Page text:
Iridium visibility? & Vandenberg launches

jr909 (
Sun, 19 Jan 1997 10:05:04 -0800

I live in the Los Angeles area and am going to try to watch
the Delta 2 launch from Vandenberg AFB of the first 3 Iridium
satellites. Actually, I already tried twice but the launch was
scrubbed each time. Now, I heard one report that it will not
be re-scheduled until after the cause of the Delta 2 explosion
Jan. 17 at Canaveral AFB is known and understood. The Iridium
project will eventually be a 66 low earth orbit constellation
requiring many launches hopefully many from Vandenberg. Originally
the design was to have been 77 satellites and Iridium is the 
77th element in the periodic table of elements, thus the name.
Then the plan changed to 66 satellites but they decided to stick
with the name. Iridium is to be a totally worldwide (even the 
arctic and antarctica regions) voice, fax, data, paging system
supporting hand-held receivers.

Does anyone have a notion as to the potential visibility of these
satellites once in orbit? In browsing the web, I saw a small image
and it looks like a dark color scheme so that doesn't look too
favorable for the visual satellite observer. Or am I wrong?

Also, I'm attempting to be an avid, gung-ho, Vandenberg space launch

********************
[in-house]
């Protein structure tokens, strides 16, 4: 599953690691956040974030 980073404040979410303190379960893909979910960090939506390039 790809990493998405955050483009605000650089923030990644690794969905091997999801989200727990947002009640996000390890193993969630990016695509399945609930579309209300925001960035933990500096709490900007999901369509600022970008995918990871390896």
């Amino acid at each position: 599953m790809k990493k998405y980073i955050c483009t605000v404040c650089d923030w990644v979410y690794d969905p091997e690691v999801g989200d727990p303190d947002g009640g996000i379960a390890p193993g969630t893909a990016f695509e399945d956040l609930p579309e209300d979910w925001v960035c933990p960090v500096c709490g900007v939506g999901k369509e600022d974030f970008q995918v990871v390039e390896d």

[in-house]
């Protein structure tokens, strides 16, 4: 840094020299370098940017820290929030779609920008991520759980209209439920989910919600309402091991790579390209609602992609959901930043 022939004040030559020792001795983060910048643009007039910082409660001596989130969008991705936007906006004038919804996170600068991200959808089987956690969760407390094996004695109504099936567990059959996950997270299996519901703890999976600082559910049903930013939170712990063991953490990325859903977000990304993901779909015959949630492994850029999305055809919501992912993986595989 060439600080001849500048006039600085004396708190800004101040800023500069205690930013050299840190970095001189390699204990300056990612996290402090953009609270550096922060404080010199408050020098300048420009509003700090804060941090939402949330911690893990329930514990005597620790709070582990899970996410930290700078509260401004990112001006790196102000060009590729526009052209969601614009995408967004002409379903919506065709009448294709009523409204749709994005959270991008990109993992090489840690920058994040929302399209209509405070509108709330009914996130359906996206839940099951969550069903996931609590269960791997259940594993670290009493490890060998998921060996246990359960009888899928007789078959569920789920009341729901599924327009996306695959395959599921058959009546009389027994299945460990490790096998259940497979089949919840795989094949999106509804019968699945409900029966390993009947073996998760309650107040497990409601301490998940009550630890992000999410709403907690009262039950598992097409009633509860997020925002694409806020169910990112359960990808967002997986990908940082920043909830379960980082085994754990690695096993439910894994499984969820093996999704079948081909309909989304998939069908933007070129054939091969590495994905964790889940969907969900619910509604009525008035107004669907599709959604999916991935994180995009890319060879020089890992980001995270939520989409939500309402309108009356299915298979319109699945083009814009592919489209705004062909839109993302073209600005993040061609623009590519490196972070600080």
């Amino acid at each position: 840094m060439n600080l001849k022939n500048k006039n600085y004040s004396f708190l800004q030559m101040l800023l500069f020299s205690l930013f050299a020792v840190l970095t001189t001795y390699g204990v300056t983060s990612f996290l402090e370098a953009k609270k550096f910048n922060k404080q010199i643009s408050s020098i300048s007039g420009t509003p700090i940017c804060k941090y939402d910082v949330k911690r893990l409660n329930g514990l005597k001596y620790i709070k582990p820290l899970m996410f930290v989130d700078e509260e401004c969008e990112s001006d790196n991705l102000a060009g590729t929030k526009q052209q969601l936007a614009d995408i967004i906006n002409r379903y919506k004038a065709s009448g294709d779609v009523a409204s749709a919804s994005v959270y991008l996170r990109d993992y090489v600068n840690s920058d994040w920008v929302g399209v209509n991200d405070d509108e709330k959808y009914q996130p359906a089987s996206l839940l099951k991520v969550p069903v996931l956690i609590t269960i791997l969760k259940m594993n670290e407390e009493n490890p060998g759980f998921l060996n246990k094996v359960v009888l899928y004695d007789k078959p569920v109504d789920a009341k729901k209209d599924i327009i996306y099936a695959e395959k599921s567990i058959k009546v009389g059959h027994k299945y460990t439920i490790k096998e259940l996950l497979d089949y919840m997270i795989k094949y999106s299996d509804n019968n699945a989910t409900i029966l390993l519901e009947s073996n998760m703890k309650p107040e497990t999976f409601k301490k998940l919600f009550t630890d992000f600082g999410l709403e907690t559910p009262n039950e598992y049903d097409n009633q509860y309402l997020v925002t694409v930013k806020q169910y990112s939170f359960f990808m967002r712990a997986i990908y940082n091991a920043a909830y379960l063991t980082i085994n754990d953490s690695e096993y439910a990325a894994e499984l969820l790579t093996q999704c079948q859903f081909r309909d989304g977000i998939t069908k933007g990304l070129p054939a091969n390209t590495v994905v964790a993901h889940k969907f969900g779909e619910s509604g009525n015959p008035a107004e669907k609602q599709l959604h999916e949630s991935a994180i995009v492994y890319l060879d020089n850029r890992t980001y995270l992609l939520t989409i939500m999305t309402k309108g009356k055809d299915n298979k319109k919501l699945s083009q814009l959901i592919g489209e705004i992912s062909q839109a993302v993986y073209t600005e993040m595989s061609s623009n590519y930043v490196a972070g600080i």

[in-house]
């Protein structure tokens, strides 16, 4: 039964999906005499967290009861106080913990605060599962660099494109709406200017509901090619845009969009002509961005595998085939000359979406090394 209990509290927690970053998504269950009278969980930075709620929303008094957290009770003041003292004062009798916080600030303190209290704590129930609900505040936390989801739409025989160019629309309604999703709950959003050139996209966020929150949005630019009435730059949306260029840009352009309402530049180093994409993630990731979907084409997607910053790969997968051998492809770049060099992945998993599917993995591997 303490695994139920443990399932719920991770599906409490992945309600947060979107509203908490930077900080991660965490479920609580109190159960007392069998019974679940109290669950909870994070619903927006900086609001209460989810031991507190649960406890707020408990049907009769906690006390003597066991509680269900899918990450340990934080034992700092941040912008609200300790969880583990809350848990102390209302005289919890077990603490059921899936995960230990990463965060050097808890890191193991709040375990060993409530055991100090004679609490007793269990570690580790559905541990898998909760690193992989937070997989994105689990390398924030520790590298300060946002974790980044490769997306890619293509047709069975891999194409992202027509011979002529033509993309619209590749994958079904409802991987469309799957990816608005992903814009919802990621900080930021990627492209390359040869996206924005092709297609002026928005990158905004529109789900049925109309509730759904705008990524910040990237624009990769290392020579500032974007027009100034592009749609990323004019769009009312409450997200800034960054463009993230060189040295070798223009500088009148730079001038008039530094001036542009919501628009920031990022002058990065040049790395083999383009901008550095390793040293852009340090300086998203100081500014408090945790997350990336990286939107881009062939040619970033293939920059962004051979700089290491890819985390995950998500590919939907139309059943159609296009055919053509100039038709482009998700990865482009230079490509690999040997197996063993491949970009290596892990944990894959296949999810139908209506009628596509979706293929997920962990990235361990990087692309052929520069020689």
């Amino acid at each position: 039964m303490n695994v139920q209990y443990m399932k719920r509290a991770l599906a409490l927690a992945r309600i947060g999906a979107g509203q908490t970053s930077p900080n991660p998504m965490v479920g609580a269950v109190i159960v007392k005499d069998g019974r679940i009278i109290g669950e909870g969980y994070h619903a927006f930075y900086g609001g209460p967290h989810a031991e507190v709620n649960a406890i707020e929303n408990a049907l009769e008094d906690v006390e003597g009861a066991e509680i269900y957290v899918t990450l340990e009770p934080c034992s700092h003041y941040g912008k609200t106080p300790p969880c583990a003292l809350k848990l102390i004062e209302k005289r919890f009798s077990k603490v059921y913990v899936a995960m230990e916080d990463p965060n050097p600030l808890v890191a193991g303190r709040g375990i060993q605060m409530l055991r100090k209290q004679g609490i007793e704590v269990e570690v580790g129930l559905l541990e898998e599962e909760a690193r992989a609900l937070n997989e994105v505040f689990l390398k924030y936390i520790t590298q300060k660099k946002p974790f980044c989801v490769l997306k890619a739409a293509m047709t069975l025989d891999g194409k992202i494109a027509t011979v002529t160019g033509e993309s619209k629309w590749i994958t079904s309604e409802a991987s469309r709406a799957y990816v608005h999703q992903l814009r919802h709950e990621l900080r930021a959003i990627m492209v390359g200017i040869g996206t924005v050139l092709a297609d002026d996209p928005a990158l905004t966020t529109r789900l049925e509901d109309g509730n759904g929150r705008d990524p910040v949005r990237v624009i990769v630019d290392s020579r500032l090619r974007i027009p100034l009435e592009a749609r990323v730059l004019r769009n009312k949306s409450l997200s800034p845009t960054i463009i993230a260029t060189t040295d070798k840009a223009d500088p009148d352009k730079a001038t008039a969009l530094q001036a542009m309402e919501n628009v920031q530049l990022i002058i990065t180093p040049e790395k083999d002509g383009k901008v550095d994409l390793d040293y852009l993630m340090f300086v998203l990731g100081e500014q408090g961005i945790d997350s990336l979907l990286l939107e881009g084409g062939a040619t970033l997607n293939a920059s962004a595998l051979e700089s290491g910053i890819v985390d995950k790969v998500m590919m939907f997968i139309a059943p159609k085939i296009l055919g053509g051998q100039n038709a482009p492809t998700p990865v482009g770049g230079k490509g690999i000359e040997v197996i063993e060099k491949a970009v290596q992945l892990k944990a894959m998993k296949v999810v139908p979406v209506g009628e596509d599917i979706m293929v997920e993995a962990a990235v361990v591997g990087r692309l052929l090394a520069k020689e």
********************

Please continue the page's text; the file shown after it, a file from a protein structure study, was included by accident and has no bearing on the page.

observer. Does anyone know if there are radio frequencies that can be
monitored to help me keep on top of exactly when launches will occur?
Are private and commercial pilots given a "heads-up (or heads-down)"
on radio when a launch is about to happen? I have some web pages 
bookmarked and some hotline phone numbers but I'm looking for more
ways to be on top of launch situations.

Incidentally, I saw the Titan 4 launch Dec. 20.  Because I didn't leave
early enough and because of darned freeway traffic, I was still 10
min. outside of Lompoc when I saw through my windshield the rocket
streaking up. With a mixture of excitement and frustration (because
I wasn't closer), I immediately pulled over and looked at it with
my binoculars and the naked eye and saw a couple of boosters separate
from it. It launched at 10:04 AM PST and Ted Molzcan had predicted
as I remember 10:07 plus or minus 15 min. I was amazed at his 
accuracy because the launch window was 3.5 hrs. long. I think there
is supposed to be another Titan 4 in April.  My "heads-up" on the
Dec. Titan 4 launch was postings in SeeSat. Please keep up any space
launch postings.  

Before last month's Titan 4, my previous launch experience had been
the Apollo 8 Saturn V launch in Dec. 1968. We lived in Florida about
2 or 3 hrs. drive away, and as I remember, pretty much on a whim,
my father and I decided to drive down and watch it. We watched it from
a motel parking lot in Titusville which I think was about 15 mi. away.
What a sight and sound! I'm glad we got that whim. On visits to 
Florida, several times I've tried to coordinate my trips with
Space Shuttle launches, but in each case, it was either delayed or
scrubbed so I've never managed to see one.  One time, I was there
with binoculars trained on the pad and it got scrubbed 30 sec. before
launch. It launched some days later but I was back in California.

Sorry if I've gotten off-topic or rambled on too much but I have a
tendency to do that.

Jake Rees
Burbank, California